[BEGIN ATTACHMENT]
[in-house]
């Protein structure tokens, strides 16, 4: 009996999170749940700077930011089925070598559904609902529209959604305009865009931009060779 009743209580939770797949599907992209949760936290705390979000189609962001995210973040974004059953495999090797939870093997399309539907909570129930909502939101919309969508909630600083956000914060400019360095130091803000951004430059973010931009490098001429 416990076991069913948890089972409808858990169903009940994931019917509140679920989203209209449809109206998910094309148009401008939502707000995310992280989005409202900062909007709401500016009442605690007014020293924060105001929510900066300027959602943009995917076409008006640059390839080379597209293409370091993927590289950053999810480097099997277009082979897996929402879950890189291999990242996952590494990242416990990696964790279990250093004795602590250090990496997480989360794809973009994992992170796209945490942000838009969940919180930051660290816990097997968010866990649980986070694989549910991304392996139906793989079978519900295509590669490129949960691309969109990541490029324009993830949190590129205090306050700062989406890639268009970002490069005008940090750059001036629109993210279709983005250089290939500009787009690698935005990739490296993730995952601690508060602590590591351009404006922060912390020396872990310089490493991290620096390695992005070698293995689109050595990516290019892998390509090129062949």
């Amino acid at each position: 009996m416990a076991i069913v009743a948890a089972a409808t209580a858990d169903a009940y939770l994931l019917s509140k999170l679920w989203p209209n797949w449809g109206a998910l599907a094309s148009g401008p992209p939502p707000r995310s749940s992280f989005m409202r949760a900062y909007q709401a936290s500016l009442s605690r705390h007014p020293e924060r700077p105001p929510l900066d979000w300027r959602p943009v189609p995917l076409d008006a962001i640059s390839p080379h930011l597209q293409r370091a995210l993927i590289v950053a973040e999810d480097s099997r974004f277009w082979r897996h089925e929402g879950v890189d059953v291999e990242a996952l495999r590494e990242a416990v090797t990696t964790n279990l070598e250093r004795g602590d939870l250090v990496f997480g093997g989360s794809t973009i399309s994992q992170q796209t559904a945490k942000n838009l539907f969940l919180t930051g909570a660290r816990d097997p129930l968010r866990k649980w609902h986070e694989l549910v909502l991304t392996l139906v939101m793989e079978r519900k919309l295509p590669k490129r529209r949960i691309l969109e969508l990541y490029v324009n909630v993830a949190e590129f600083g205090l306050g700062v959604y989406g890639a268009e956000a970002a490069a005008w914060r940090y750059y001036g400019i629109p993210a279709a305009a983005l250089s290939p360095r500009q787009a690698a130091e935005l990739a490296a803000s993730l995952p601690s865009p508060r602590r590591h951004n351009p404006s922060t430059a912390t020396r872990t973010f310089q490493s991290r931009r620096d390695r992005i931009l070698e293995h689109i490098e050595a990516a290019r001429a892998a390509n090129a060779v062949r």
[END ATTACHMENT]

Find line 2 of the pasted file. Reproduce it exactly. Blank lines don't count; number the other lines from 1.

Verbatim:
């Protein structure tokens, strides 16, 4: 009996999170749940700077930011089925070598559904609902529209959604305009865009931009060779 009743209580939770797949599907992209949760936290705390979000189609962001995210973040974004059953495999090797939870093997399309539907909570129930909502939101919309969508909630600083956000914060400019360095130091803000951004430059973010931009490098001429 416990076991069913948890089972409808858990169903009940994931019917509140679920989203209209449809109206998910094309148009401008939502707000995310992280989005409202900062909007709401500016009442605690007014020293924060105001929510900066300027959602943009995917076409008006640059390839080379597209293409370091993927590289950053999810480097099997277009082979897996929402879950890189291999990242996952590494990242416990990696964790279990250093004795602590250090990496997480989360794809973009994992992170796209945490942000838009969940919180930051660290816990097997968010866990649980986070694989549910991304392996139906793989079978519900295509590669490129949960691309969109990541490029324009993830949190590129205090306050700062989406890639268009970002490069005008940090750059001036629109993210279709983005250089290939500009787009690698935005990739490296993730995952601690508060602590590591351009404006922060912390020396872990310089490493991290620096390695992005070698293995689109050595990516290019892998390509090129062949």